INTRODUCTION TO CLASSIFICATION IN BOWLS
Why classify Bowlers with a disability?
In order to compete in International Competition ie; IBD WORLD CHAMPIONSHIPS, COMMONWEALTH GAMES and HOME NATIONS EVENTS a Classification system is essential. These events at which bowlers with disability compete, are governed by the rules of IBD (International Bowls for the Disabled) who in turn are affiliated to The IPC (International Paralympic Committee) both organisations have Sports Specific Classification Systems which is aimed at making the competition as fair as possible for all competitors. The goal is to create a “level playing field”.
History of classification in disabled sport
Each disability group had their own competitions and classification system:
- CPISRA for cerebral palsy and head injuries
- ISMWSF for spinal cord injuries
- ISOD for orthopaedic conditions and amputees
- IBSA for blind athletes
Development of a sport specific classification system
Emphasis has been taken away from the medical diagnosis and placed directly onto the function a person needs to deliver a bowl.
Bowlers are put into classes according to their level of function, rather than according to their diagnosis.
Athletes are assessed using measures of:
- Muscle strength
- Range of joint movement (ROM)
In the sport specific classification system, a class will usually include a variety of different medical diagnoses with a mixture of ambulant and wheelchair athletes in each.
Bowls Classification is split into three sections;
B1 – B4 is for bowlers with a Visual Impairment (VI’s) who have their own classification procedure that is governed by International Blind Bowls Association (IBBA) International Blind Bowls Association
The International Blind Bowls Association, in line with International Paralympic Committee (IPC) and International Blind Sport Association (IBSA), have adopted the Berkeley Rudimentary Vision Test (BRVT in logMAR units) as the standard method used to evaluate visual acuity.
Visually Impaired Bowls England (VIBE) and Disability Bowls England (DBE) recognise the need for one sight classification system (B1 – B4) for all VIBE & DBE members in line with the laws and guidance from International Blind Bowls Association (IBBA), International Bowls for the Disabled (IBD), World Bowls and Commonwealth Games England.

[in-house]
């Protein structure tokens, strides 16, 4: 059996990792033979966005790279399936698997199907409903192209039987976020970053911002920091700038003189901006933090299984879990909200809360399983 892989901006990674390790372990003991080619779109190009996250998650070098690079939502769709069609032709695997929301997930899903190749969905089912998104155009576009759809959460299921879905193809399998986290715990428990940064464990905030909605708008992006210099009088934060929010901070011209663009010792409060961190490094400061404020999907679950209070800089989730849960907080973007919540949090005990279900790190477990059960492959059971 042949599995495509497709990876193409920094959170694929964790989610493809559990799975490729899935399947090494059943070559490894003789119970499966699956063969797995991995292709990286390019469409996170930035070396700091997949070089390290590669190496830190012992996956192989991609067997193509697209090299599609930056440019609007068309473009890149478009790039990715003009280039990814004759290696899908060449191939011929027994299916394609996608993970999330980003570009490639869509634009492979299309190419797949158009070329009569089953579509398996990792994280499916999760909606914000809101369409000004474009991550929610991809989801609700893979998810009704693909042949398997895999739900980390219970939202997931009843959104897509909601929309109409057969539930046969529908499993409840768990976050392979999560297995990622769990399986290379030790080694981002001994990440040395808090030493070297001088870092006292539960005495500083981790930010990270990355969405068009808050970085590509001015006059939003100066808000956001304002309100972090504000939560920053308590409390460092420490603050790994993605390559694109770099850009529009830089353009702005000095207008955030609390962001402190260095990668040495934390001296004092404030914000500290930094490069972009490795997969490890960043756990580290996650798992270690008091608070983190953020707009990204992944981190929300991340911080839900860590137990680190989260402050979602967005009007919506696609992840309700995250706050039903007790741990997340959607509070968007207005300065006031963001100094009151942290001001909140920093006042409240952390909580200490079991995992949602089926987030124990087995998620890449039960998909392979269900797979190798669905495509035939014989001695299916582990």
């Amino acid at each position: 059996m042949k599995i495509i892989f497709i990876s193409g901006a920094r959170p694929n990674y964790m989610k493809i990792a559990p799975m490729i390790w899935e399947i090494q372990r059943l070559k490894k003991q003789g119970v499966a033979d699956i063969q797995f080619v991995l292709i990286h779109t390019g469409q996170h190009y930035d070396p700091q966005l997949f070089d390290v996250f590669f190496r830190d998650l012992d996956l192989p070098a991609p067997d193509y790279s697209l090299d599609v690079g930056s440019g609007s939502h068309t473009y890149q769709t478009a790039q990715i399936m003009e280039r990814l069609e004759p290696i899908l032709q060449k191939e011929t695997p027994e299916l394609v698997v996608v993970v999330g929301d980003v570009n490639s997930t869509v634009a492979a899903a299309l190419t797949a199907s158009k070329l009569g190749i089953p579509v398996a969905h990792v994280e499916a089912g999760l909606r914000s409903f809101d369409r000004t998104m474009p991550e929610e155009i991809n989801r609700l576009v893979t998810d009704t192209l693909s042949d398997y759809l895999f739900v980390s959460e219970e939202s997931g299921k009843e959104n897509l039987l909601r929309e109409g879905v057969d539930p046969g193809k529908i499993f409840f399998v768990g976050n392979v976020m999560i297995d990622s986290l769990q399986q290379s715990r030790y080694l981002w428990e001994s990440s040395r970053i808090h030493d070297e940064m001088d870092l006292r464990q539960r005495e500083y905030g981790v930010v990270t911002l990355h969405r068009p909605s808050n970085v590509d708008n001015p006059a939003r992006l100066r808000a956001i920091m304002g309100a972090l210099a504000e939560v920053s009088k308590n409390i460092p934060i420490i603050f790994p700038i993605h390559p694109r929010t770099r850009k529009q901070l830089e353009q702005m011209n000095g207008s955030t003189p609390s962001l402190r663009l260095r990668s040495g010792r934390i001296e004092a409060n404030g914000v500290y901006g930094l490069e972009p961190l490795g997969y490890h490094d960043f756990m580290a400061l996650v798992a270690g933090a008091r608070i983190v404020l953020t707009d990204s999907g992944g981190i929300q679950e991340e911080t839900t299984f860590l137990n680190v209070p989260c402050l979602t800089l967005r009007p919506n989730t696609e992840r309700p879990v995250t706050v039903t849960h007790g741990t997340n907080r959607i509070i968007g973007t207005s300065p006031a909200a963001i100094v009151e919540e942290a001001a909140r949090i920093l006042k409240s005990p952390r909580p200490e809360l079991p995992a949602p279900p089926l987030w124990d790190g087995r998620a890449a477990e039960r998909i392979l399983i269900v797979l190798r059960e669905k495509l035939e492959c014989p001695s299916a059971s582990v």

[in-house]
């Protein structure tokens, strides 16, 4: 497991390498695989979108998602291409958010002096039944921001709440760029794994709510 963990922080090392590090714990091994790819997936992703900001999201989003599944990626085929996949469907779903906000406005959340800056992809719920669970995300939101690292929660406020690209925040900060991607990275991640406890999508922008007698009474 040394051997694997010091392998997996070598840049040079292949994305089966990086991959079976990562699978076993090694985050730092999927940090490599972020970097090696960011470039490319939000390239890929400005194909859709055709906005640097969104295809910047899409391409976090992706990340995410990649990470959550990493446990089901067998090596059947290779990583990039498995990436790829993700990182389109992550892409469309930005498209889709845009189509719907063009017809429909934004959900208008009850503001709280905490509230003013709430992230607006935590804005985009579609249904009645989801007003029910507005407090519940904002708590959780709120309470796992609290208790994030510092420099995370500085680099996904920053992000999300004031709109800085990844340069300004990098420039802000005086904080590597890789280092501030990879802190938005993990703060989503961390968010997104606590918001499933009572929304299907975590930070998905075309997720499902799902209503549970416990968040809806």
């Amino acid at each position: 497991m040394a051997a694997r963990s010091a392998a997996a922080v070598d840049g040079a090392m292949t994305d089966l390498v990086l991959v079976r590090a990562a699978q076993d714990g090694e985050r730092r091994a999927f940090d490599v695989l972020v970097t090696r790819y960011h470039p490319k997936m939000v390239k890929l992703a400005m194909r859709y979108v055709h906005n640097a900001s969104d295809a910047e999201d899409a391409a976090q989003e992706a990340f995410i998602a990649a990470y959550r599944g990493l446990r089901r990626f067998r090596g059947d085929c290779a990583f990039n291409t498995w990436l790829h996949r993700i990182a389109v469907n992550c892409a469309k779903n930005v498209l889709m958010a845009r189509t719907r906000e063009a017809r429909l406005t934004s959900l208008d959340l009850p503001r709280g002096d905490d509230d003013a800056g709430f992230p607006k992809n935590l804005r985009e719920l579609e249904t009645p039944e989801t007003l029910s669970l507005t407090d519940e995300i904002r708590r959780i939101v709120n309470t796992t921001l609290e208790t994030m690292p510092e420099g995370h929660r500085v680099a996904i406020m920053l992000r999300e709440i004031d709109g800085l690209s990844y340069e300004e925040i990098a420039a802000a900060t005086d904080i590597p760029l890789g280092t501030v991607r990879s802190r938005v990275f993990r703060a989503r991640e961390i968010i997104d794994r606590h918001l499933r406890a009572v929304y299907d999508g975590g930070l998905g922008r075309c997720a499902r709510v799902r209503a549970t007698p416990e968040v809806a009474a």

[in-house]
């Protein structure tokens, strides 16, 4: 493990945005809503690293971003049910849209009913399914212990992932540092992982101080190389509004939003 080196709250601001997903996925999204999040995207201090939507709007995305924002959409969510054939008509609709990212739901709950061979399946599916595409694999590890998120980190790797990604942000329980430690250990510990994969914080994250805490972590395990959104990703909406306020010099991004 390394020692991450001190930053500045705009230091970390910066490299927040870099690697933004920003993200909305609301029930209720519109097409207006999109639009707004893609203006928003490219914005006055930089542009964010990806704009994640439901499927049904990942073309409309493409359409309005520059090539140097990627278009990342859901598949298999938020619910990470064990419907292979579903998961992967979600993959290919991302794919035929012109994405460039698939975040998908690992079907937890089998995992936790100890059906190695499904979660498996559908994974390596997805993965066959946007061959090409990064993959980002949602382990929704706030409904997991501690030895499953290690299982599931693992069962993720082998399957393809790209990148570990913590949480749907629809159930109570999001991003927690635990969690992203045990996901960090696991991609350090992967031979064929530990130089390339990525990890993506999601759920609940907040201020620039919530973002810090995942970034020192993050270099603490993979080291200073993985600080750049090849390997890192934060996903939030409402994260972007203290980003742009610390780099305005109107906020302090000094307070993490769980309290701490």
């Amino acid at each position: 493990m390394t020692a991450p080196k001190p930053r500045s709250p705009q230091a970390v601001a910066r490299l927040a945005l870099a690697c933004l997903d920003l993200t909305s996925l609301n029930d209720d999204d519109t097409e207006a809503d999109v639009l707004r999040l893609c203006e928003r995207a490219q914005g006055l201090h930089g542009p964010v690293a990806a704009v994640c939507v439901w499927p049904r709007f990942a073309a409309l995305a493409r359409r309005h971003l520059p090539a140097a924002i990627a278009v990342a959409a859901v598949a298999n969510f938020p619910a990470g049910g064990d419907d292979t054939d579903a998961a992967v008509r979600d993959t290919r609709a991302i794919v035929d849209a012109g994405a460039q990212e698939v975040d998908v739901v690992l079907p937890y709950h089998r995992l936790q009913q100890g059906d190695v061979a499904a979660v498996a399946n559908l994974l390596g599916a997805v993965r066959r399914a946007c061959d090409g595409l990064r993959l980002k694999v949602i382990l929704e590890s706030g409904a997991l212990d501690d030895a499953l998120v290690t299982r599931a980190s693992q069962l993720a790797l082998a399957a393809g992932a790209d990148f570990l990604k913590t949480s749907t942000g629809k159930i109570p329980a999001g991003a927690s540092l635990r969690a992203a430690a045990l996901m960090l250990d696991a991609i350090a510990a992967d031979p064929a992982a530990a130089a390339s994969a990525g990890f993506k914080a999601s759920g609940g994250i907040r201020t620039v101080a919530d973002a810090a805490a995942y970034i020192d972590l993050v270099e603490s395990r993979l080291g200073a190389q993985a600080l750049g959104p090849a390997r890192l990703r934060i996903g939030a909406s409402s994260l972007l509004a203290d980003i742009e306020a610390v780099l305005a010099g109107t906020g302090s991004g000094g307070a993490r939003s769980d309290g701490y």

Please download the Joint procedure & Classification Application forms:
- Joint Visually Impared Bowls England procedure
- VIBE DBE Sight Classification procedure and contacts
- 2023 IBD VI bowls classification forms Feb 2023
B5 – B8 is for bowlers with a physical disability (PD’s). The disability MUST be permanent and irreversible.
Disabilities eligible for classification in the physical disability category include:
Spinal cord injuries, Polio, Amputations, Cerebral palsy, Head injuries, Progressive disorders, e.g. multiple sclerosis, Les autres i.e. achondroplasia, arthrogryposis & Any locomotor disability.
Disabilities not included in the physical system:
When they exist with no other physical impairment, the following conditions do not make a person eligible for IBD classification:
Transplants, Deaf, Diabetes, Epilepsy, Wear and tear due to advancing age, General debilitating disease, Obesity, Osteochondritis, Psychiatric conditions (including conversion disorder), Skin diseases, Haemophilia, Cystic fibrosis, Fibromyalgia, Ehlers Danlos, Myalgic encephalitis, Internal organ dysfunction or absence & Complex regional pain syndrome.
L1 – L3 is for bowlers with a Learning (Intellectual) Disability (LD’s) who have their own classification procedure for DBE events and an International Series between England, Scotland & Wales.
A person is considered to have a Learning (Intellectual) Disability for purposes of determining his or her eligibility to participate in the sport of bowls at a Local, National or International Competition, if that person satisfies any one of the following requirements.